written by
Patrick Gilmour

Why you shouldn't use Adobe Illustrator for Prepress

Prepress Solutions 3 min read , July 10, 2024

Manual edits to PDF files are a common requirement, especially in the world of prepress where such edits can be critical to overcome production roadblocks before printing.

Great tools are available for performing these hands-on PDF checks and fixes, like Enfocus PitStop Pro. Time and again this tool serves as a valuable lifeline to prepress teams when they need to delve into a problematic PDF file and rectify it manually.

However, at our recent Partner Event in Hamburg, the annual event where we get together with our certified integrators to discuss the state of the industry, we were (painfully) reminded that too many prepress teams still reach for Adobe® Illustrator® when they encounter a production roadblock caused by a PDF.

If Adobe® Illustrator® is a tool you are comfortable with, this immediate impulse is understandable—but it is a bad choice.

It's important to remember that Illustrator is not a dedicated PDF editor. Using it for prepress will often introduce more errors than it corrects, as we’ll see in this article.

For efficient and non-destructive editing of a PDF file, you need a purpose-built tool, such as PitStop Pro.

What Adobe Illustrator is…

Illustrator is today a major application in the Adobe Creative Cloud® suite. But its history dates back to 1987—making it older than many of its users. Its longevity is a testament to its power and flexibility. Once mastered, Illustrator provides extensive creative liberty and provides a vast range of features and capabilities. This is why it has become the go-to tool for producing superior vector artwork.

…and what it is not

Illustrator allows you to save your work as an editable PDF. This means you can work with the PDF format, within certain limits, instead of Illustrator's own .ai format. Naturally, this also means you can open PDF files in Illustrator.

And this has led to a common misunderstandingmany believe that Illustrator is an appropriate tool for editing PDF files. Even professionals in the prepress industry make this critical mistake.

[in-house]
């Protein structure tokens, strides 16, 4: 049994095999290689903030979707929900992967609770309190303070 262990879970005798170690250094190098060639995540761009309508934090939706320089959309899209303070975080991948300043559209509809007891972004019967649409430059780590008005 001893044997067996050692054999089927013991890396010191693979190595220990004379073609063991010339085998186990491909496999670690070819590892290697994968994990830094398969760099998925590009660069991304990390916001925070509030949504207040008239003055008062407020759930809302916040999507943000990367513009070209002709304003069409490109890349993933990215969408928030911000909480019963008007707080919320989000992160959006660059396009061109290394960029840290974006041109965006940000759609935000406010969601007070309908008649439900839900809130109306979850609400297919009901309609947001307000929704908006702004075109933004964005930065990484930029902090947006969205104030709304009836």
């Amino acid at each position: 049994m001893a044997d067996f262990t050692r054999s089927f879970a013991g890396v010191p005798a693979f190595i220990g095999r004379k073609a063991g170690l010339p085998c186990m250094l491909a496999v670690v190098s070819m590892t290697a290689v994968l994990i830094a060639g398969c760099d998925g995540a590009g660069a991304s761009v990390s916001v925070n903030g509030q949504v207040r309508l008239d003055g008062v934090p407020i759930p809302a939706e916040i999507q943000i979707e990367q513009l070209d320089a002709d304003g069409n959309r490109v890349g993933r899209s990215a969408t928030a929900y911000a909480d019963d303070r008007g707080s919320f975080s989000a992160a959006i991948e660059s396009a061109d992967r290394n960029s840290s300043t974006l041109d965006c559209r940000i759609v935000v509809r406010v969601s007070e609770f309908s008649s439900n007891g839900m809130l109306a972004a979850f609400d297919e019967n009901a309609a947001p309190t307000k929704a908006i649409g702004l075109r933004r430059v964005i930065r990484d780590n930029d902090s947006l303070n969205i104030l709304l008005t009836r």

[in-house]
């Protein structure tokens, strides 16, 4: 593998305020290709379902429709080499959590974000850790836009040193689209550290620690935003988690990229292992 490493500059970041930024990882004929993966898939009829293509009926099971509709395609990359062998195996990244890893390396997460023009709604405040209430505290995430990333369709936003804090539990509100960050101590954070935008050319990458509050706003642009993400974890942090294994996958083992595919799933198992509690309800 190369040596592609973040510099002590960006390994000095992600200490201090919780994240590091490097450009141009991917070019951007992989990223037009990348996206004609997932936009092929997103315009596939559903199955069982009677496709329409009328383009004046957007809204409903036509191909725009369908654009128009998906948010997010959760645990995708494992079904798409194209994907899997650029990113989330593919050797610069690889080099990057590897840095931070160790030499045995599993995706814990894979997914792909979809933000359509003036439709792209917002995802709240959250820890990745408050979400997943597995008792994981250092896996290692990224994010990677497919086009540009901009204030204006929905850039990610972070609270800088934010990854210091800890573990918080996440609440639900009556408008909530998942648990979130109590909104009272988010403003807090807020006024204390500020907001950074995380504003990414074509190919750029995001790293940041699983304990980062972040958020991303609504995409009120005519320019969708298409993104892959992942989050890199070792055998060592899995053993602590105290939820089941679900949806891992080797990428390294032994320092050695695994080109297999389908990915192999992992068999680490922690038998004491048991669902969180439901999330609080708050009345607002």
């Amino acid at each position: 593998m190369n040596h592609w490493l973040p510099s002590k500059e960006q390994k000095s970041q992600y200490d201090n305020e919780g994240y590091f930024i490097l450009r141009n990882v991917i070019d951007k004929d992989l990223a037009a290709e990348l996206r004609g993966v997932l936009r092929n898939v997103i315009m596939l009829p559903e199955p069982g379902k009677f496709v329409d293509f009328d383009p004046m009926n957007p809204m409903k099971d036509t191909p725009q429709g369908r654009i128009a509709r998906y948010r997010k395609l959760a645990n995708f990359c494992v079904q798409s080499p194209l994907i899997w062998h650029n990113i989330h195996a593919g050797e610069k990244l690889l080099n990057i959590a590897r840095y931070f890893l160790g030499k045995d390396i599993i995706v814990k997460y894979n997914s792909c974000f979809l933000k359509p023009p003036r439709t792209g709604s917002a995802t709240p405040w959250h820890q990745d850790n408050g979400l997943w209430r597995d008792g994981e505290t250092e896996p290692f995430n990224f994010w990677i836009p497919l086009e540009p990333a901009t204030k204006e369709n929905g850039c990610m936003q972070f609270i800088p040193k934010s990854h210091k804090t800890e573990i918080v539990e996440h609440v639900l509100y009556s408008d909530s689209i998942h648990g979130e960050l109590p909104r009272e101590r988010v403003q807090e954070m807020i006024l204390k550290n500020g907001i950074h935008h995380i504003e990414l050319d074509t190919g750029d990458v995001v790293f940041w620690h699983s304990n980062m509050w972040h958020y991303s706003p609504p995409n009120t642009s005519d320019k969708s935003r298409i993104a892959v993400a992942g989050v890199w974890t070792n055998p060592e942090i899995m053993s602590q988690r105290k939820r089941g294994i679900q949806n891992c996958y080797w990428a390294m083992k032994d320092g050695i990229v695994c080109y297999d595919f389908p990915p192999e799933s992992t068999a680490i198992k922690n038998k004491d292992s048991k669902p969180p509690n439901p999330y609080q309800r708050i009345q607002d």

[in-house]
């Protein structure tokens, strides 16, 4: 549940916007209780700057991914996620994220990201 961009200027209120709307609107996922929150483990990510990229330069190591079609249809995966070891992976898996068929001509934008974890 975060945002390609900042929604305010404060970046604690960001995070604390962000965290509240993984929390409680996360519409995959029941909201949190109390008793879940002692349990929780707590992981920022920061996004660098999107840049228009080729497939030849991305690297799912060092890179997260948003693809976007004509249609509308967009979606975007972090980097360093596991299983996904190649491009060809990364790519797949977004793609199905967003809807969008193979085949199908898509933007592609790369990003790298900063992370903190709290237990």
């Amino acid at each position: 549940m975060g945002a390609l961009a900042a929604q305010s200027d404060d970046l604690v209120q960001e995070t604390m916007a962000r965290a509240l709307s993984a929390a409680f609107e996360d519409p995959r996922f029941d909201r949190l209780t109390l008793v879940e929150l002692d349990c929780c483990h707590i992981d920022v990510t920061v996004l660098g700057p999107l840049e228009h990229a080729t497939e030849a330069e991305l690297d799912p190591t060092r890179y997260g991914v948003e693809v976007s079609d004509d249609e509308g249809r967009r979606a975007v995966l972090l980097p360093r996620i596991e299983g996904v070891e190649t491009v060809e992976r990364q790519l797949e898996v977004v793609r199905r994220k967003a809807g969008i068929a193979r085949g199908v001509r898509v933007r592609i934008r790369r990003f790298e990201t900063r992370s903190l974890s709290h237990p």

To quote legendary PDF guru, Dov Isaacs, former Principal Scientist at Adobe:

“The only PDF files that can safely and reliably be opened and edited with Adobe Illustrator are PDF files that were created from Adobe Illustrator using the “save editability” option and for which all the original fonts and linked assets are installed on the system on which the editing is to occur.”

tl;dr ? Illustrator is the wrong choice for editing PDF files, especially in prepress. Let’s see why.

Reasons you should not use Adobe Illustrator for manual PDF editing and prepress work

When you open a PDF in Illustrator, it almost always results in interpretations that alter the PDF file. As a rule, this means you will add more errors than fixes to your PDF file. How does this happen?

The dangers of using Illustrator to edit PDF files

  • Illustrator will change or, even worse, delete PDF file constructs that it doesn’t support (form fields, annotations, etc.)
  • Illustrator can only handle a single color space (CMYK or RGB). PDF files that contain objects with multiple color spaces will lose their additional color spaces.
  • Embedded PDF fonts will be lost because Illustrator will try to load fonts from the file system.

Add to this the fact that Illustrator is neither a PDF editing tool nor a prepress tool and you’ll encounter additional major inconveniences using it for prepress:

  • Interface: inability to work quickly and intuitively with page boxes, overprints, separations etc., or to inspect other common elements in prepress work
  • Preflight: wrong or difficult-to-use tools for catching common—and not-so-common—prepress issues
  • Output: saving PDF files with Illustrator can delete or alter significant parts of your PDF file.

But really why put yourself through all that when there’s a far better way…

The best way to manually edit PDFs

Like Adobe Illustrator, Enfocus PitStop Pro is also a software product with a long history. It began life in 1997 as a plug-in for Adobe Acrobat, built to offer robust solutions for fixing PDF issues during prepress.

Today, PitStop Pro is used by more than 150,000 professionals across the globe to manually edit, preflight, and automate checks and changes in PDFs.

PitStop Pro puts an amazing toolkit at your disposal for the manual editing of PDFs. This ability to work directly on PDF files and automate preflight fixes is a unique feature of PitStop Pro. Most other preflight tools tell you what’s wrong with your file then leave you trying to fix it with tools like Adobe Illustrator—a seriously bad approach!

PitStop Pro can manually edit text, fonts, vectors (paths), pages, color spaces, images, image resolution, object placement, and a huge amount more.

PitStop Pro